Driving out of Enniskillen on Wednesday evening, something suddenly caught my eye in the mirror. A dark saloon car with Dublin registration plates, unnervingly like the one which had been sitting behind me at traffic lights on the other side of town 10 minutes earlier.
Don’t be silly, it’s a different vehicle, I told myself. But as I drove further on, my attention was constantly drawn back to it.
I tried to slow down a little, hoping the driver would overtake me.
After another mile or so my patience finally snapped. I indicated, pulled over, and let the car flash past. It sped off into the distance and I never saw it again.
Was it the CIA? The Secret Service? Russian spies?
Erm, no, it wasn’t. It was nothing more than another impatient motorist wanting to get home and irked by my slow, nervous driving.
But then spending the afternoon around the Lough Erne Resort does little to ease your sense of paranoia.
I had just come from an area where my every move was being watched. Over the last few weeks, this tranquil stretch of the Fermanagh Lakelands has been dramatically transformed into the most militarised zone in Europe.
I had visited the resort complex, the venue for the G8 Summit, on Monday morning to see the huge security operation at first hand. By Wednesday evening, just hours before the site went into complete lockdown, that operation had massively increased.
After approaching the police checkpoint which blocks off the Shore Road passing the hotel, my car was stopped and an officer asked where I was going. Satisfied, I was allowed to proceed to a second checkpoint operated by G4S staff a few metres away.
A security official glanced suspiciously at me before raising an intimidating yellow barrier.
Now inside the giant metal fence which is wrapped around the resort, I was instructed to abide by the 20mph speed limit.
The eyes of security staff, positioned every few yards along the road, carefully followed my journey. Around a dozen green huts have been erected along the verge.
Looking to the side, coils of freshly mounted barbed wire have been laid out across fields and hedgerows.
The handful of gaps in the perimeter fence allowing access to private homes and fields are guarded around the clock by security staff and barriers. Although I can’t see them, security sources told me that armed Gurkhas are covertly patrolling the area.
Further along the road, a 30-tonne water cannon is parked by the roadside. Capable of holding up to 9,000 litres, it is a formidable sight.
At the entrance to the Lough Erne Resort, heavy black barriers have been erected at the police checkpoint since Monday. I was again stopped and asked for identification.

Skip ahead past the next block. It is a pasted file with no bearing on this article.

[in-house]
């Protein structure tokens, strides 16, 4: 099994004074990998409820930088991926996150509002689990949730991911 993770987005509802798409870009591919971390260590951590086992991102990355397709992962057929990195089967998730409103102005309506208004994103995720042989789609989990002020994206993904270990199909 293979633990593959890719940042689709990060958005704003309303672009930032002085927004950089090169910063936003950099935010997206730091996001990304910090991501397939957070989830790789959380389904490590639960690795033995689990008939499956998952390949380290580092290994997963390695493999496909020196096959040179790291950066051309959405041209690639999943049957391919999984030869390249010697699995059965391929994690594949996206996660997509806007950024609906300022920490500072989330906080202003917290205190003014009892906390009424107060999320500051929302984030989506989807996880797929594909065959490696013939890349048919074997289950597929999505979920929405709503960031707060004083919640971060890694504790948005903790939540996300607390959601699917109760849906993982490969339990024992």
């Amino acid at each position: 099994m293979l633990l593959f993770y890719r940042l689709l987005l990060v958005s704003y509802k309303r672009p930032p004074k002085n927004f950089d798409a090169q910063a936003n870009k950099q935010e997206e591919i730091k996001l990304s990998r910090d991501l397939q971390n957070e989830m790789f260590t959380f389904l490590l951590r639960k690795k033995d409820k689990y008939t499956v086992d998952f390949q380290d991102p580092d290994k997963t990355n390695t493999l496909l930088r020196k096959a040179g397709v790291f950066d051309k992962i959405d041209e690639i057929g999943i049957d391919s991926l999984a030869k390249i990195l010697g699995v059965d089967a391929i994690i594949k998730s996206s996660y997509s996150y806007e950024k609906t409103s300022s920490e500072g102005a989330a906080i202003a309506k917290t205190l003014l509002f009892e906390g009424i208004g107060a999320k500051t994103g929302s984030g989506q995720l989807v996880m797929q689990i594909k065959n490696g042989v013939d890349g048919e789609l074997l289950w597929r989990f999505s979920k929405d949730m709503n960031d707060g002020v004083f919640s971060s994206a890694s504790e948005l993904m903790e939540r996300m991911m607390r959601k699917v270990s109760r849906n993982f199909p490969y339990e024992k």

Further along the way into the hotel, a second PSNI checkpoint had been set up.
Two marquees had also been freshly erected and these were guarded by PSNI Land Rovers. Uniformed officers were everywhere.
So too the mysterious men with US accents, dark shades and long coats. Dozens of them.
I had the constant feeling that I was being watched. With very good reason. The truth is, I almost certainly was.
At one of the resort’s chalets, two of these American strangers were trying to manoeuvre a large metal machine which looked like a cooker.
Compared to the relaxed vibe around Enniskillen, the atmosphere here was tense.
Earlier, after calling at a nearby shop selling G8 ice creams, I was unnerved to see a convoy of US agents pull up. Some went inside while the others sat impassively in the car.
According to shop staff, American agents have been calling every day for the last week.
Back at the hotel, frantic final preparations were taking place under the close supervision of police and plain-clothed officials.
Numerous BT, electrical and builders’ vans were positioned around the grounds. Some of the hotel’s windows have apparently been replaced with bullet-proof glass.
Driving away from the resort, my movements were tracked by more roadside security staff.
A few hours after I left, the area was shut down for all but a handful of residents and security-vetted hotel staff. It is understood anyone without a pass will be allowed through only in the event of a sudden death.
Yesterday I went back for another glimpse at the preparations. About three miles from the resort I was stopped by the PSNI and told there will be no further access. My only option was to turn back.